Editorial: Canadians expect a balanced workforce

Immigration Minister Jason Kenney continues to remove barriers to ensure Alberta's oilsands and construction industries have access to the skilled tradespeople they need. Last week, Kenney expanded a pilot program that allows foreign workers to change bosses, rather than being tethered to one employer for the duration of their stay.

We think that makes sense and provides a measure of flexibility for temporary workers, as well as some assurance they won't have to endure abuse from their bosses.

"This collapses what used to be a six-month, complicated, bureaucratic process into a one-step process, where they can get a work permit in 30 minutes at the airport," Kenney said.

For the past year, foreign steamfitters and pipefitters in the pilot project have been able to move freely between Alberta employers. Now, other in-demand tradespeople, including welders, heavy-duty mechanics, ironworkers, millwrights and carpenters will also be able to join the program.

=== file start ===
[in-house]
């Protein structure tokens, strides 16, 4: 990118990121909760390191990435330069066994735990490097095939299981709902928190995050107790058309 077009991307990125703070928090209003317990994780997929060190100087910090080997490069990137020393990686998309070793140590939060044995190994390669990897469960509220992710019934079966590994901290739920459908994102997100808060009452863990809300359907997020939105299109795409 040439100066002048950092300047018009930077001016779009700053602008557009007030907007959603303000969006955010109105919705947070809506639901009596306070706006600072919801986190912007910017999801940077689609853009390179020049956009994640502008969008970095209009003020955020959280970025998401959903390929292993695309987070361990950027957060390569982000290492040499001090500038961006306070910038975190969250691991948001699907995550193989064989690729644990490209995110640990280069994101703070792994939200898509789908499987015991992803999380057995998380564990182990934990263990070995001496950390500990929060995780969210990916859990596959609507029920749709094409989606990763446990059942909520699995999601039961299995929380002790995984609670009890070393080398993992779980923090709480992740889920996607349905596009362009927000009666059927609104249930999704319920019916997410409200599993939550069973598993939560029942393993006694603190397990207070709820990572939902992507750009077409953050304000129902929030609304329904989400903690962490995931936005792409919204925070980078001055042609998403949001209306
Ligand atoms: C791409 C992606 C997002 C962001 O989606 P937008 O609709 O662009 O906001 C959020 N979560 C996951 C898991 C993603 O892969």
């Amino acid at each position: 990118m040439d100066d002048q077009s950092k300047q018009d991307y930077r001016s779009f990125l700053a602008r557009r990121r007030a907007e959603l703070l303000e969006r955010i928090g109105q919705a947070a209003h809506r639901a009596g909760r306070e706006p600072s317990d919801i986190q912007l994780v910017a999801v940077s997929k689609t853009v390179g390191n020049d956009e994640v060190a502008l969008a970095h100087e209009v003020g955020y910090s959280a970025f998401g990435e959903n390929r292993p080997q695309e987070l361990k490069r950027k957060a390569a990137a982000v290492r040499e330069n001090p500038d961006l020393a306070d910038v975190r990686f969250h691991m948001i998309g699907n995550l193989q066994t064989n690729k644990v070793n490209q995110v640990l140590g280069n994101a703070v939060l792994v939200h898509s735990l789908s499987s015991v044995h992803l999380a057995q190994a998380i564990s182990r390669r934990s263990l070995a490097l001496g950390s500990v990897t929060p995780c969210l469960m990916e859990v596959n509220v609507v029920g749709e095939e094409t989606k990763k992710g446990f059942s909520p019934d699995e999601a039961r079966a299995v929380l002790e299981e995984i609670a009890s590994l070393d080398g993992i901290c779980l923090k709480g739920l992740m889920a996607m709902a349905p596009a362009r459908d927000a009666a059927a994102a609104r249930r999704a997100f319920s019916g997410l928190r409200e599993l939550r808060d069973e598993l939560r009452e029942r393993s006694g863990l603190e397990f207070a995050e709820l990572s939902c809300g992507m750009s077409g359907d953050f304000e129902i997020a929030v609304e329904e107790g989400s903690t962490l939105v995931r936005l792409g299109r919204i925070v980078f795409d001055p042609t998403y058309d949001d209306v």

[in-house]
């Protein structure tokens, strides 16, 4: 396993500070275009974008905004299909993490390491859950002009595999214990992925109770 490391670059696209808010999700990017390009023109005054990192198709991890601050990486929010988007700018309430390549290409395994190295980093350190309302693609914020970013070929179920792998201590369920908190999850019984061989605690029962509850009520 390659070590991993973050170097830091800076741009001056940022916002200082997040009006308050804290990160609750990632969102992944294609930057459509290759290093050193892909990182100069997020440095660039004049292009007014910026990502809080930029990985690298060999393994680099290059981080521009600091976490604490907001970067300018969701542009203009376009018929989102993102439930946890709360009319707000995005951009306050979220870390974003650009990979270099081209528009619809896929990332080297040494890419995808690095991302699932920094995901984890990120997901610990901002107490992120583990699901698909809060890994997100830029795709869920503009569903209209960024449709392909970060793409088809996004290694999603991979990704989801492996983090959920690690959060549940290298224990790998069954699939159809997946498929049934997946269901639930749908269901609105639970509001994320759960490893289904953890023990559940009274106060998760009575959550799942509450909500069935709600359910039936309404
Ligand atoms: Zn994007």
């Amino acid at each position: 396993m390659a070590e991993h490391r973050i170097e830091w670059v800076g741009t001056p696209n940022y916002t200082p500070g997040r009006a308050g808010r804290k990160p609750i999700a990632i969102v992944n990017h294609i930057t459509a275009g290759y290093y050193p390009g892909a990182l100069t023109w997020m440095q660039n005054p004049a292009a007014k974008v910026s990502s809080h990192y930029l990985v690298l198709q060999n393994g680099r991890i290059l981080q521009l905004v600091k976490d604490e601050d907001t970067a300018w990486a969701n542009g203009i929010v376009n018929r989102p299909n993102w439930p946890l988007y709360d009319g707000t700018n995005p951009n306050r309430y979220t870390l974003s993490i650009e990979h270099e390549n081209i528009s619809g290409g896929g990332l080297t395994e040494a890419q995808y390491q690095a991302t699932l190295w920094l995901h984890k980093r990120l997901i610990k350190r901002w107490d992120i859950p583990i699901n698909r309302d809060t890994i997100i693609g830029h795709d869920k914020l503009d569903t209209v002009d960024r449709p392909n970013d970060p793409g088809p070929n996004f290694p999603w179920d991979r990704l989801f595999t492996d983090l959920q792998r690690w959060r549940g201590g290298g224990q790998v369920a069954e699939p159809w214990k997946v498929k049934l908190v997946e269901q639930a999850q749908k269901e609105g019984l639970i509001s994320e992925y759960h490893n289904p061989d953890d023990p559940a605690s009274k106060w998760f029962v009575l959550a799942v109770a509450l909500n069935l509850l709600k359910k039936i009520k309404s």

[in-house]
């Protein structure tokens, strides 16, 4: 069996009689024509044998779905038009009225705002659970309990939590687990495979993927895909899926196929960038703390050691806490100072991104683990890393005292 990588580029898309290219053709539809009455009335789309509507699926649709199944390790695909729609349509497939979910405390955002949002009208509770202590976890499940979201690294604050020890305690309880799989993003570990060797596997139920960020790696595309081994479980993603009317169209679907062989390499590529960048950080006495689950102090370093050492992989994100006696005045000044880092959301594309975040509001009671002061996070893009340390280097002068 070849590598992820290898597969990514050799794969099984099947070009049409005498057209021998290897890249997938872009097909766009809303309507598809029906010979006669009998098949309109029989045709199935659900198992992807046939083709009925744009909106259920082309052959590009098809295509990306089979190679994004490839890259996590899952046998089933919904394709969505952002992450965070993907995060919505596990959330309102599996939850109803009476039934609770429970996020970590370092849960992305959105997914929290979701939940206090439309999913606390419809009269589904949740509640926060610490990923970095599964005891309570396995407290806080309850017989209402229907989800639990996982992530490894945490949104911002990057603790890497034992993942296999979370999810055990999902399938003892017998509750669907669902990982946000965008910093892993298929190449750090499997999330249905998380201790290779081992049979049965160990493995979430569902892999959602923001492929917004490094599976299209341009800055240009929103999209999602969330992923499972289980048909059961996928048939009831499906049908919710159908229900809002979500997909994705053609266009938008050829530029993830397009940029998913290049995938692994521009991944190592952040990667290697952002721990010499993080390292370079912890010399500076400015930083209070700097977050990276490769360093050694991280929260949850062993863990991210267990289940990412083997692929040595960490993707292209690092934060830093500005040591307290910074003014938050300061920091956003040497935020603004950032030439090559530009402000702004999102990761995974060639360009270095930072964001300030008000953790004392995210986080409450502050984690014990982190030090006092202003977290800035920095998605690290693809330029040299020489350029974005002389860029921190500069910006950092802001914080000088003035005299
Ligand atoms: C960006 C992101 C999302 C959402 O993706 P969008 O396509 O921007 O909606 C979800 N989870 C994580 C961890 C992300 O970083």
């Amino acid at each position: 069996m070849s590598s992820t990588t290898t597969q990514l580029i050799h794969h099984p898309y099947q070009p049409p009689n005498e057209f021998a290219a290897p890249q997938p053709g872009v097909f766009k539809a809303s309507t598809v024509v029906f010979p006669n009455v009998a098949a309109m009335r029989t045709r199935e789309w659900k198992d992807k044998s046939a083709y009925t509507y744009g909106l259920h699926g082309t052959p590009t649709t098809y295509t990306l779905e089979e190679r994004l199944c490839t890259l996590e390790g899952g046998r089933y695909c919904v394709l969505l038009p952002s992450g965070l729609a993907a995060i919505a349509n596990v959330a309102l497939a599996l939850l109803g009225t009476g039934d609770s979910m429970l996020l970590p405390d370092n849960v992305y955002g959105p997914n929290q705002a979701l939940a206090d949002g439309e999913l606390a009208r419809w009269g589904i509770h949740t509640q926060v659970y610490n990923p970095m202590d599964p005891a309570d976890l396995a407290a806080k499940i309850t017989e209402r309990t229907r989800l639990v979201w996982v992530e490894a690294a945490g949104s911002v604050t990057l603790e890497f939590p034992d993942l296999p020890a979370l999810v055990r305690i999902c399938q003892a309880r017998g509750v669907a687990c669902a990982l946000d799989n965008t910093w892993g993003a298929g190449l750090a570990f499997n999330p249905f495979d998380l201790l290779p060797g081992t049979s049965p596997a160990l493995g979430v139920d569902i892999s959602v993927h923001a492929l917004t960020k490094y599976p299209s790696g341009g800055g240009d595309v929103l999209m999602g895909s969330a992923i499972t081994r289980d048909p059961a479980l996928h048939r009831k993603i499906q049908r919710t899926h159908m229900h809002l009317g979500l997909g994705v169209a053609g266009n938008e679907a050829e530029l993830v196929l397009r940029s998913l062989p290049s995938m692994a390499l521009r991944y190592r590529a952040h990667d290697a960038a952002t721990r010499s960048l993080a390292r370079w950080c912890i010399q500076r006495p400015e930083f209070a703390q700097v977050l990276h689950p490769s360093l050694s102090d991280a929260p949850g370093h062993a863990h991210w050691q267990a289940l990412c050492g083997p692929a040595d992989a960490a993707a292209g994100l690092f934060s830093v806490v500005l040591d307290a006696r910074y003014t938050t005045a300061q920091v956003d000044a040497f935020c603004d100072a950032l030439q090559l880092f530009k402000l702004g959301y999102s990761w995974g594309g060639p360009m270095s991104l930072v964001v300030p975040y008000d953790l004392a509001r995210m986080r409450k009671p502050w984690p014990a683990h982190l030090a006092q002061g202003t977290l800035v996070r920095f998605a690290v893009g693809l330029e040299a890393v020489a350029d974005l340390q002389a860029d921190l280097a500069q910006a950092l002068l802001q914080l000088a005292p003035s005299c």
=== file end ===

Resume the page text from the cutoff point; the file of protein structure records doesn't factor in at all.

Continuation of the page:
A concern raised by Alberta Federation of Labour president Gil McGowan bears noting. He says half the companies looking to hire foreign construction workers don't offer apprenticeship training programs - a shortcoming that should be remedied.

Canadians rightly expect skilled foreign workers to complement a homegrown workforce, not substitute for skills training. Both levels of government, and industry, need to ensure that young people, women and aboriginals, in particular, are given a chance to secure trades training so they can have access to lucrative and rewarding careers.

Calgary Herald Editorial, July 23 2012

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